Always mix body filler on a surface made from a non-porous material such as metal or plastic; as tempting as it might be to use a discarded piece of cardboard, this will absorb some of the chemicals from the filler and affect the filler’s performance.

TIP 4:         Never use your mixing tool to take filler from the container. Even if you think you have wiped it clean, the smallest residue of filler mixed with hardener can start a catalytic reaction in the container and can spoil the rest of the filler for future use.

It is important to mix the filler and hardener to the exact proportions stated on the packaging or container, as adding less or more hardener to slow down or accelerate the cure time is likely to result in problems – insufficient hardener can result in the filler not completely curing, while too much hardener can cause excessive exothermic heat during curing, more pinholes in the surface and lower cured strength.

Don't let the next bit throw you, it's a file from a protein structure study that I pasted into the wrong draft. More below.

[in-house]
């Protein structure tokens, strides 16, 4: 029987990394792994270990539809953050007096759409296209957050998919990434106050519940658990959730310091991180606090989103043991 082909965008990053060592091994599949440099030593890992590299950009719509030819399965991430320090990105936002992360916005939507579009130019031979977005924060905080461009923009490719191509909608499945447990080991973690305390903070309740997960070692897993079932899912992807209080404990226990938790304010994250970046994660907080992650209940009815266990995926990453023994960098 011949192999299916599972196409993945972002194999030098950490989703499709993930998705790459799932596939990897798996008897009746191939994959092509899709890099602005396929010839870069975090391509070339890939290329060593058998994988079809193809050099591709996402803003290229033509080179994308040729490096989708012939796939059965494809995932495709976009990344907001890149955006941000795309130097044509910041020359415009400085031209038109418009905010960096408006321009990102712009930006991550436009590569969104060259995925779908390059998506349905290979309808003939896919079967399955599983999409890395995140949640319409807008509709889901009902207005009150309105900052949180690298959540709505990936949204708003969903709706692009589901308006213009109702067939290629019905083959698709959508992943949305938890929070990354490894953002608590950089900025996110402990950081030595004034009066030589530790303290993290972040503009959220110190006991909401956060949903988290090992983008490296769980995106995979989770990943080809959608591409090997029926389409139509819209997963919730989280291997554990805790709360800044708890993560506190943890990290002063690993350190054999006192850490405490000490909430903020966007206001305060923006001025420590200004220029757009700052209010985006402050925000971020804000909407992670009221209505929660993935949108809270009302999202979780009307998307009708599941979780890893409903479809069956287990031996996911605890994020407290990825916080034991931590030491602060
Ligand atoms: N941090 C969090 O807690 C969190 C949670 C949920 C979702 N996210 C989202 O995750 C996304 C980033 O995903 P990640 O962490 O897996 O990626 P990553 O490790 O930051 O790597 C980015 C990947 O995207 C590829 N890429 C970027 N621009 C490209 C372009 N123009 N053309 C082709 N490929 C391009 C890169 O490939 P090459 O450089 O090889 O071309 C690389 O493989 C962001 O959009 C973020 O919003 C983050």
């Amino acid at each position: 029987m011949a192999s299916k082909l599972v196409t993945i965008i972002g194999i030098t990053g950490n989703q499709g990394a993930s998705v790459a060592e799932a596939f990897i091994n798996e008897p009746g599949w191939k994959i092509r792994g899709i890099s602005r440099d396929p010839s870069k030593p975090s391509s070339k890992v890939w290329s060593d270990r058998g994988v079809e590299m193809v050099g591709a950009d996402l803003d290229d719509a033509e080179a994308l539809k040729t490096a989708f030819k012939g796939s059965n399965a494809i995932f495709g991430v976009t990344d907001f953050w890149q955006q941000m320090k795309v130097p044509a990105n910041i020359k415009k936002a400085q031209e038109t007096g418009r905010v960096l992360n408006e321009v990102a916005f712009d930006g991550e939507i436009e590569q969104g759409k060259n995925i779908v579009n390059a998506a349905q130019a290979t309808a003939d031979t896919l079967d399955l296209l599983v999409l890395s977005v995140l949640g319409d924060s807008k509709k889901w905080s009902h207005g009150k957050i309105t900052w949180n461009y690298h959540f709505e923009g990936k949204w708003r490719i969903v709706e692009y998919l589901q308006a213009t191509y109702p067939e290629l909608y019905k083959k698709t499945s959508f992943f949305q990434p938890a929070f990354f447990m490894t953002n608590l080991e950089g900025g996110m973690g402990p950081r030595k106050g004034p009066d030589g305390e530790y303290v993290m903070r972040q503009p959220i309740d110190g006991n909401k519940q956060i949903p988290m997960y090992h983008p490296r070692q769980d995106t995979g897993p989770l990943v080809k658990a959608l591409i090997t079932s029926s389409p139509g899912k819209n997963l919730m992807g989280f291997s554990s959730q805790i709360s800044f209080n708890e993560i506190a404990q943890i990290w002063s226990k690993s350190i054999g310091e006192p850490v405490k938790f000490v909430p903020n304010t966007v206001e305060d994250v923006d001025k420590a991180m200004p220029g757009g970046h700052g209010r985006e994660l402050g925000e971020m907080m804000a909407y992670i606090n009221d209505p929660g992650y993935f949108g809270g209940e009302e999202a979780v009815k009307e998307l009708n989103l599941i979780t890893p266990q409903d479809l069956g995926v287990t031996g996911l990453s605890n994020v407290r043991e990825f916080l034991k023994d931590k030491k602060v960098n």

TIP 5:         To extend the cure time of the body filler, work in a cooler environment. To accelerate the cure once the filler has been applied, use heat lamps.

3.    Applying The Body Filler

Apply the filler to the damaged area, making sure that it is pressed firmly and fully into the surface to prevent air pockets that will reduce adhesion and strength.

Frequently wipe the edge of the applicator to remove any filler that has started to dry, as this will leave tramlines in the surface of the filler that will require further filling.

Extend the filler beyond the area of the repair so that it can be feathered out during sanding, but avoid excessive overfilling as this will increase the amount of sanding required later.

TIP 6:         If you are filling a large area, use a steel rule as an applicator. This will bend to follow the contour of the car panel but remain rigid enough to keep a uniform curve across unsupported areas.

If any shaping of the filler is required before it is fully cured, wait for the filler to harden slightly. If it starts to crack while you are shaping it, wait until it is fully hardened.

4.    Sanding The Body Filler